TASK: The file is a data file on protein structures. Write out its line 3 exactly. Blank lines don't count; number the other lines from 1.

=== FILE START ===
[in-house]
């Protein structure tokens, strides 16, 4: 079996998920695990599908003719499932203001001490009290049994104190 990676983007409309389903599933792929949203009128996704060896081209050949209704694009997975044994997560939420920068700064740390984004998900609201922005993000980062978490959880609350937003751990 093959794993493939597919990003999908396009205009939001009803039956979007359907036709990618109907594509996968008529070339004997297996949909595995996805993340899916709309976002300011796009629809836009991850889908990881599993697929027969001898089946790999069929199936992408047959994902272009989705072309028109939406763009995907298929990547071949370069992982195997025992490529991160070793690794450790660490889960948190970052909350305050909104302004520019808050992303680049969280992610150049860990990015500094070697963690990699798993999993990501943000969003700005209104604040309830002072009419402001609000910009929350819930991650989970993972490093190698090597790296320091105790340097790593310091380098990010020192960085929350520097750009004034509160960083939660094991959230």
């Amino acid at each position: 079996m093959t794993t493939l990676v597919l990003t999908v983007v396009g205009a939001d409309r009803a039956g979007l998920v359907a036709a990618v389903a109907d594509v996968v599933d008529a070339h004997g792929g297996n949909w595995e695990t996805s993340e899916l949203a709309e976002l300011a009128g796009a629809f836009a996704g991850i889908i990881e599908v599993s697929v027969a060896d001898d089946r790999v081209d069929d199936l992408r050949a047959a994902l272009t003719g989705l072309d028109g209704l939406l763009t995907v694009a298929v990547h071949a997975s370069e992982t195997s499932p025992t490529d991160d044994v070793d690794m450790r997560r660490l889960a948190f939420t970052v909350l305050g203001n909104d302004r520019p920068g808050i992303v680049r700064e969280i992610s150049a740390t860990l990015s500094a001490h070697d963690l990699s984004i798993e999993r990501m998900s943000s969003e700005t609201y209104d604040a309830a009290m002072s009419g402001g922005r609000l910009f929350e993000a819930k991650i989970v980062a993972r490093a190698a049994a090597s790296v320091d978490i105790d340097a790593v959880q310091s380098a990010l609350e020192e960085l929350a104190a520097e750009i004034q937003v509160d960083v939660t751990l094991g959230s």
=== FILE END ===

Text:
């Amino acid at each position: 079996m093959t794993t493939l990676v597919l990003t999908v983007v396009g205009a939001d409309r009803a039956g979007l998920v359907a036709a990618v389903a109907d594509v996968v599933d008529a070339h004997g792929g297996n949909w595995e695990t996805s993340e899916l949203a709309e976002l300011a009128g796009a629809f836009a996704g991850i889908i990881e599908v599993s697929v027969a060896d001898d089946r790999v081209d069929d199936l992408r050949a047959a994902l272009t003719g989705l072309d028109g209704l939406l763009t995907v694009a298929v990547h071949a997975s370069e992982t195997s499932p025992t490529d991160d044994v070793d690794m450790r997560r660490l889960a948190f939420t970052v909350l305050g203001n909104d302004r520019p920068g808050i992303v680049r700064e969280i992610s150049a740390t860990l990015s500094a001490h070697d963690l990699s984004i798993e999993r990501m998900s943000s969003e700005t609201y209104d604040a309830a009290m002072s009419g402001g922005r609000l910009f929350e993000a819930k991650i989970v980062a993972r490093a190698a049994a090597s790296v320091d978490i105790d340097a790593v959880q310091s380098a990010l609350e020192e960085l929350a104190a520097e750009i004034q937003v509160d960083v939660t751990l094991g959230s």